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Religion for Dummies

Honest Account of Religion - or Biased Account?

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Religion for Dummies

Religion for Dummies

In the book Gellman and Hartman explain their goal as an attempt to provide an “honest” accounting of religion, but that honesty suffers from their (understandable) prejudice in favor of religion, arguing that the “true nature” of religion is only good and never really bad. According to Gellman and Hartman, those who commit violence in the name of religion pervert that faith — their definition of “cults” is particularly revealing in how they try to separate out the “bad” and pretend that it isn’t “real” religion:

    Cults are not religions at all. They are not ancient, and they are just scams pretending to be a religion. Cults are brainwashing and moneymaking centers run by groups of power-seeking, money-hungry leaders who are merely working to increase their own power and wealth. Cults use the laws in the United States that protect religions as a cover for their corrupt and unspiritual activities.

Aside from the fact that the characteristic “ancient” is quite irrelevant to the definition of “religion,” what they describe could easily apply to many leaders of mainstream religious groups. Not a few people have observed that many Christian televangelists have been more concerned with their own wealth than with the spiritual development of others, but does that mean that Christianity is just a “cult”? The term “cult’ is often used simply to denigrate the religious groups someone doesn’t like, and that appears to be the case here, I’m sorry to say.

They don’t even accept honest criticism of religion, objecting when people cite problematic and violent aspects of religious beliefs. For example, in a recent column they claimed that there are only two reasons for quoting the “bad parts of our traditions” — to use religion as a weapon to hurt others or “because your own hatred and prejudice is so strong that it’s perverted your faith.” The possibility that citing the bad portions of their faith might serve as a useful reminder that religion isn’t always good and that religious people need to take responsibility for all aspects of their traditions doesn’t seem to occur to them.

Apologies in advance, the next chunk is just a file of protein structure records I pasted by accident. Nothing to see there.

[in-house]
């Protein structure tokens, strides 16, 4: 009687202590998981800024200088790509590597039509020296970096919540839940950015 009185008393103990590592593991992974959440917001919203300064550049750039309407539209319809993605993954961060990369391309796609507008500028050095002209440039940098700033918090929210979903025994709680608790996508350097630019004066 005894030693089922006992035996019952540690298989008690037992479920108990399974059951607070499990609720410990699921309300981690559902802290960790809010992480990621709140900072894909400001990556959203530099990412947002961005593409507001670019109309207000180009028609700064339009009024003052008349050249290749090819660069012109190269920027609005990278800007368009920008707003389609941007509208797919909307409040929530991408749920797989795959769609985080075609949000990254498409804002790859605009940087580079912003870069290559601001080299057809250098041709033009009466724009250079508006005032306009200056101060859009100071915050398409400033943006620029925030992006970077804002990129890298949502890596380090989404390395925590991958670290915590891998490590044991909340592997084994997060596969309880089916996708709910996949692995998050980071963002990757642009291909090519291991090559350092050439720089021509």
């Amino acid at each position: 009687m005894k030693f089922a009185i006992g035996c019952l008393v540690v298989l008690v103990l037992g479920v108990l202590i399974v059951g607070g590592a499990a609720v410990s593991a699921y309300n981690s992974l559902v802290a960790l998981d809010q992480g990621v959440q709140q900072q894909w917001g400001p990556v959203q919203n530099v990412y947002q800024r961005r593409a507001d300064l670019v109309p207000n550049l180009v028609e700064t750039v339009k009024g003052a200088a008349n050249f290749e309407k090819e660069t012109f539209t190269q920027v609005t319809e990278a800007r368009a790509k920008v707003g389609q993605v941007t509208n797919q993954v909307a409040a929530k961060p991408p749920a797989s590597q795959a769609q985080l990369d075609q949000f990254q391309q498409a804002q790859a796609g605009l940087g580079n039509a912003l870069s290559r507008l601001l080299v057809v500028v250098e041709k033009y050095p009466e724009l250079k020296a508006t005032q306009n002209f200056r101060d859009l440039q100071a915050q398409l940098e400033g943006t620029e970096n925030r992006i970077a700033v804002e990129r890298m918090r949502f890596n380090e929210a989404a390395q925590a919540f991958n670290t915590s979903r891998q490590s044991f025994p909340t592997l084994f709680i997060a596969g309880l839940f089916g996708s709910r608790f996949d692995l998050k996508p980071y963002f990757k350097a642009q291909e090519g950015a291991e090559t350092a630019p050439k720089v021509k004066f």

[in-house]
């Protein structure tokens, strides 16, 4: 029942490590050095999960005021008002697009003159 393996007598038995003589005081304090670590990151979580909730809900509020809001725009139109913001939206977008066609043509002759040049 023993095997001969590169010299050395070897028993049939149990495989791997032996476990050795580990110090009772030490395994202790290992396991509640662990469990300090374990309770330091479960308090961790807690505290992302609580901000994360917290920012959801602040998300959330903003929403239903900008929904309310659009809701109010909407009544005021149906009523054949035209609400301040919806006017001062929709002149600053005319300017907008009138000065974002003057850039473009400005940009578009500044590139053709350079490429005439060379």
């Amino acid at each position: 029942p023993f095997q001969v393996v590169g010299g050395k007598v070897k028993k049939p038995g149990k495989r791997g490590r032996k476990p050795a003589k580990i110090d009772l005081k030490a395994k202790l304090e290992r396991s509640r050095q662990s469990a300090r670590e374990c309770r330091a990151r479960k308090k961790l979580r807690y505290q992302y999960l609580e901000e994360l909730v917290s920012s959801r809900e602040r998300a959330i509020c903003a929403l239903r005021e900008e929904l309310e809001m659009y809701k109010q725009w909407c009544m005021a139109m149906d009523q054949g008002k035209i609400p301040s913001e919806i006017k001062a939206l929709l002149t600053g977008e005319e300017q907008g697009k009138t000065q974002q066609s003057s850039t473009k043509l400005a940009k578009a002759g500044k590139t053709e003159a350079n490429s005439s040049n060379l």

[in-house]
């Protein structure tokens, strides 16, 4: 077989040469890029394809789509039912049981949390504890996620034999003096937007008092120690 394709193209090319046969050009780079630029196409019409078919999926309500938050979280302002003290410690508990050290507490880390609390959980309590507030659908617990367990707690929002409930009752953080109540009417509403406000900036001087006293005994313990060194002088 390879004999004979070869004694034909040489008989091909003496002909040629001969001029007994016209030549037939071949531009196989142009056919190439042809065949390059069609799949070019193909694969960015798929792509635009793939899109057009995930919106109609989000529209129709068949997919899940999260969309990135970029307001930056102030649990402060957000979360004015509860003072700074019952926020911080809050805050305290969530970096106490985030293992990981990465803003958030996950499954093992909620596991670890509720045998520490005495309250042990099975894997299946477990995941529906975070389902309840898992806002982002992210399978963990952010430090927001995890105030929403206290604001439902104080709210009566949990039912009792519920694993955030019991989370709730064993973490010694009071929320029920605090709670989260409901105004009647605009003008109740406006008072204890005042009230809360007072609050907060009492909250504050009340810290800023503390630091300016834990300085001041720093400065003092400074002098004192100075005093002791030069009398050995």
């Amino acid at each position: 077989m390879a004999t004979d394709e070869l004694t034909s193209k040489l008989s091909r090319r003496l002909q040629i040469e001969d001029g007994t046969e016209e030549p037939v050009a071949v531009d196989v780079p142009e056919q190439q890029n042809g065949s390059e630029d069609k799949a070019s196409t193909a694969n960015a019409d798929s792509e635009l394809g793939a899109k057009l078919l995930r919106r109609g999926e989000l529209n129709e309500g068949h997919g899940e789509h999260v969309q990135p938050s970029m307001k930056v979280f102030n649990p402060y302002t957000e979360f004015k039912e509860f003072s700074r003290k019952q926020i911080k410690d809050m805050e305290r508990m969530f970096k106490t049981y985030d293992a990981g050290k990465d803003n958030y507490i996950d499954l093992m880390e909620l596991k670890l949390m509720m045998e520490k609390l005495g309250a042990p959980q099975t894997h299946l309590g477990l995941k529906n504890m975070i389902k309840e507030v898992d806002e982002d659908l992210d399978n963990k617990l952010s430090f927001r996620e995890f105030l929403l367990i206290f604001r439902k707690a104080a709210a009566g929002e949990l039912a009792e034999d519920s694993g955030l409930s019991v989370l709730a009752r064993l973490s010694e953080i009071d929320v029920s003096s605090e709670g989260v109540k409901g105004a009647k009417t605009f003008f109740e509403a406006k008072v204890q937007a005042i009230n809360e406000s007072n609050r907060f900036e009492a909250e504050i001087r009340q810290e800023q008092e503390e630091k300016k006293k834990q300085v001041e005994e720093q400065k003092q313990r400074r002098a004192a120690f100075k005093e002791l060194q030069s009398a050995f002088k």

The authors prejudices do not, however, make the book worthless, in large part because those prejudices are so apparent. Many readers who don’t understand or who are unaware of the prejudices will be misled, which is a shame, but those who are more critical and self-conscious about what they are reading can still get a lot out of the information provided. The structure provides a very handy means of comparing and contrasting religious beliefs, and there is a ton of useful facts about religious scriptures, religious traditions, religious rituals, and more.

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